Mary's friends, and the other attendees, are shocked by her laughter. The minister, however, asks the mortified Mary to rise, and assures her that her laughter is actually in keeping with Chuckles' life's work. "He lived to make people laugh. Tears were offensive to him; deeply offensive…So go ahead, my dear: laugh for Chuckles." Mary then bursts into helpless, heartbreaking sobs.

Back at Mary's apartment after the funeral, she and her friends discuss how they envision their funerals. Sue Ann says she just wants to be cremated and have her ashes thrown on Robert Redford; Lou says he doesn't want anyone to "make a fuss" about his death, explaining "When I go, I just wanna be stood outside in the garbage with my hat on"; and Mary says she just doesn't want "an organ playing a lot of sad music" at her funeral. Murray asks her "What do you want them to play, 'Everything's Coming Up Roses'"? Finally, Ted envisions "a nice, fancy funeral" for himself, but only if he's going to die. After being questioned about what he means by "if", Ted then explains that if he gets real sick to where he's going to die, he wants someone to "take him away and freeze him" and then in "200–300 years when they find a cure", to just un-freeze him. Mary then asks Ted to do her a favor when they freeze him – "Could you take this with you?", and takes out of her refrigerator the "food mobile" Sue Ann gave her at the beginning of the episode; everyone laughs as the credits roll.


Chuckles's first on-camera appearance was in the episode "The Snow Must Go On". Richard Schaal[1][2] portrays Chuckles when he arrives at TV station WJM the morning after a city election, to find the news staff—having lost contact with City Hall during a blizzard—still on the air. Chuckles has the election results in his newspaper, and announces the winner of the mayoral race on the air in clown character.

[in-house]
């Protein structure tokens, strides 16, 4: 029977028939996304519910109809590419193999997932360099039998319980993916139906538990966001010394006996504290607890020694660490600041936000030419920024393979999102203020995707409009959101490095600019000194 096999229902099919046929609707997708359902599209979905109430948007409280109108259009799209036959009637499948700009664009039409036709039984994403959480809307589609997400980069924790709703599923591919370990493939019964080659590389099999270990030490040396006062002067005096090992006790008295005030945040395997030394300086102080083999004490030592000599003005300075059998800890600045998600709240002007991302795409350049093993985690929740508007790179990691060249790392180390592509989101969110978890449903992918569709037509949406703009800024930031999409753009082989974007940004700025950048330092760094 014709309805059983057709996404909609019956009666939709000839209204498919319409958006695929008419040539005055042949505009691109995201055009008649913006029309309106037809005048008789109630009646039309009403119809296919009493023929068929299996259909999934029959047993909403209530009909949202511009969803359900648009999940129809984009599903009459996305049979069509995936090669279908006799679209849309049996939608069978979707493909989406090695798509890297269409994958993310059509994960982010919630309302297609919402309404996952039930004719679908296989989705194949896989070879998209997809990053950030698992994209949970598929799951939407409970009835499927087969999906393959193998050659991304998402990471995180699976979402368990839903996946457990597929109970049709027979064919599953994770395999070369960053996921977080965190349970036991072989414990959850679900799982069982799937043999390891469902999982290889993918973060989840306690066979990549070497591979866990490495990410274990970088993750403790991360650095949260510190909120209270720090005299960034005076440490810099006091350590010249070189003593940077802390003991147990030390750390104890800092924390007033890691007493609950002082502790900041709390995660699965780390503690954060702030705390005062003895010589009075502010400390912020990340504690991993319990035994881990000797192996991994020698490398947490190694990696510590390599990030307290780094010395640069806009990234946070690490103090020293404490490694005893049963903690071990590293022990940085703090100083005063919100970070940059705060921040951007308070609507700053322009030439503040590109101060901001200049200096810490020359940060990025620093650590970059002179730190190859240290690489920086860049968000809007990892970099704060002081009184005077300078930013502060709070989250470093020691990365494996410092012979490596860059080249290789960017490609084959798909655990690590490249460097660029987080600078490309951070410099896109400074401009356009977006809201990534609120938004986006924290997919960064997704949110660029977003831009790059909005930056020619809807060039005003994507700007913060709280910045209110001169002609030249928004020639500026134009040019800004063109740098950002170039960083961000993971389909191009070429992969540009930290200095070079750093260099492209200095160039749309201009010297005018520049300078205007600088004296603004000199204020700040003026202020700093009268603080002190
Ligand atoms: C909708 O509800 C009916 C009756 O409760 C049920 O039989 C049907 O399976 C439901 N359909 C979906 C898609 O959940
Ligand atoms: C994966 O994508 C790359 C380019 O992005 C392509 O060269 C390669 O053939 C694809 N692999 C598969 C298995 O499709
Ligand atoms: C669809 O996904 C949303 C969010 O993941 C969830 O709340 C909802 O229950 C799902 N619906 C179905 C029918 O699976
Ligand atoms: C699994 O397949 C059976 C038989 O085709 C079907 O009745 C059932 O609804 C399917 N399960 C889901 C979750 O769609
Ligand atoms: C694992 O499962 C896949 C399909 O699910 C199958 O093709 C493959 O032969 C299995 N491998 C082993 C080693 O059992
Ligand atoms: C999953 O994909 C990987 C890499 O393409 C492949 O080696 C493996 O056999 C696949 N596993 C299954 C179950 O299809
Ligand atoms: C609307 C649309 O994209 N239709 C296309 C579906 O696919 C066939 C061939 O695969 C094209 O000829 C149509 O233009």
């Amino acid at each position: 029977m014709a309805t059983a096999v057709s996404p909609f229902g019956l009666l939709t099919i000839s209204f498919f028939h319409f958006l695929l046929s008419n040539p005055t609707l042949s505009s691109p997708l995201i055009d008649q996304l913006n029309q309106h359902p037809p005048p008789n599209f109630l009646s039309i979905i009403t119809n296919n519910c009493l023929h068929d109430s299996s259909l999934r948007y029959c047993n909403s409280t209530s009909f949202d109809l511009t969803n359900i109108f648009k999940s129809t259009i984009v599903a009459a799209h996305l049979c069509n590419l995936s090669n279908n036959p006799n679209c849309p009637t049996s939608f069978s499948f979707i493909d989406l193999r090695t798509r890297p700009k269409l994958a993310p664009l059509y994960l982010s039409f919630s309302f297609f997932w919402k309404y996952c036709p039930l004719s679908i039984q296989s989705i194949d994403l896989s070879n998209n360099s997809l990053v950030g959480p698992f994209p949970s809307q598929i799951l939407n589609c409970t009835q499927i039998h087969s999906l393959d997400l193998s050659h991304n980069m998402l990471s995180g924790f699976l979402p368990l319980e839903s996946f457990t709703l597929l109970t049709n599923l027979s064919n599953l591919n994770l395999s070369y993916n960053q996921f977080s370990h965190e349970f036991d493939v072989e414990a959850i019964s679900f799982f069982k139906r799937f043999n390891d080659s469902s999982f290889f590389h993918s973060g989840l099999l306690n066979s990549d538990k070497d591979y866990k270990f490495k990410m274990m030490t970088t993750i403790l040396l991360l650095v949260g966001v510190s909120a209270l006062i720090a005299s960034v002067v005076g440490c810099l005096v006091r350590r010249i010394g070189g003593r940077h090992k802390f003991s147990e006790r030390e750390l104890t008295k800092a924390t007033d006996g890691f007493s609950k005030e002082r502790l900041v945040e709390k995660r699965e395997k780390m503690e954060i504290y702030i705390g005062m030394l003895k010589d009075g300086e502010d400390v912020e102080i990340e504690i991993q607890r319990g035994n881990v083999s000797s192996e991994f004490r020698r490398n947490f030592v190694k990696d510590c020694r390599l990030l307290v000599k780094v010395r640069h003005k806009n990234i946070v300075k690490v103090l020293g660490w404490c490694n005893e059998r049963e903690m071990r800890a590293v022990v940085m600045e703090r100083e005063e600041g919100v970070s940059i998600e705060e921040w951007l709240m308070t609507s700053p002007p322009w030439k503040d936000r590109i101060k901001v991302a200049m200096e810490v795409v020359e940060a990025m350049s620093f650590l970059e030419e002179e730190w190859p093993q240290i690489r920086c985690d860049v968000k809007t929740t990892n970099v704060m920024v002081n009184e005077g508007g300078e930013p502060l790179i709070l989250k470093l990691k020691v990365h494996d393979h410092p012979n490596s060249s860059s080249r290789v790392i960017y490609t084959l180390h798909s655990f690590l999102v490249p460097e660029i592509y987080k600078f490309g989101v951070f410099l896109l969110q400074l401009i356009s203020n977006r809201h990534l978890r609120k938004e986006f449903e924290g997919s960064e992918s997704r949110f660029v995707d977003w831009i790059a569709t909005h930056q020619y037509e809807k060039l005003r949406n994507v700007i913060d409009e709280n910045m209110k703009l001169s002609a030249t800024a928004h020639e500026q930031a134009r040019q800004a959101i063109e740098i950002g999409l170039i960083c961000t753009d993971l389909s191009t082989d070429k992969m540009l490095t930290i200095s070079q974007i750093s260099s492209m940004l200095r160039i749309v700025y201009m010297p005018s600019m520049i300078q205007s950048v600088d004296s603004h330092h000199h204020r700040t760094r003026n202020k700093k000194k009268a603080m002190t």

In season 3, Chuckles had a brief non-speaking role in the third-season episode titled "Who's in Charge Here?", where he was portrayed by an uncredited extra. In this episode, Chuckles meets with Lou Grant, who has been temporarily promoted to WJM's program manager. Chuckles is seen arriving for the meeting in full clown makeup. Mark Gordon next played Chuckles in "Son of 'But, Seriously Folks'". Aside from these appearances, Chuckles, like Phyllis Lindstrom's husband Lars, existed only off-stage.


In 2009, this episode was ranked No. 1 on TV Guide's "100 Greatest Episodes Of All Time". The episode was written by David Lloyd, for which he won the Emmy Award for Outstanding Writing in a Comedy Series.[3][4]

Splitsider said that the episode "found a way to even make death funny, and that’s what makes it one of the most human—not to mention hilarious—episodes ever."[5]

The funeral scene was directly parodied in the "It's the Great Pancake, Cleveland Brown" episode of The Cleveland Show.


  1. ^ Richard Schaal, TV Actor and Second City Veteran, Dies at 86 - The New York Times, November 6, 2014
  2. ^ Comic Actor Richard Schaal Dies at 86 - The Hollywood Reporter, November 5, 2014
  3. ^ "1975–1976 Emmy Awards". infoplease.com. Retrieved 2009-11-10.
  4. ^ Jim. "The 100 Greatest TV episodes of all time". aol.com. Archived from the original on 28 October 2007. Retrieved 26 October 2015.
  5. ^ "30 Rock vs. Community and Roseanne vs. Mary Tyler Moore". Splitsider. Archived from the original on 4 July 2015. Retrieved 26 October 2015.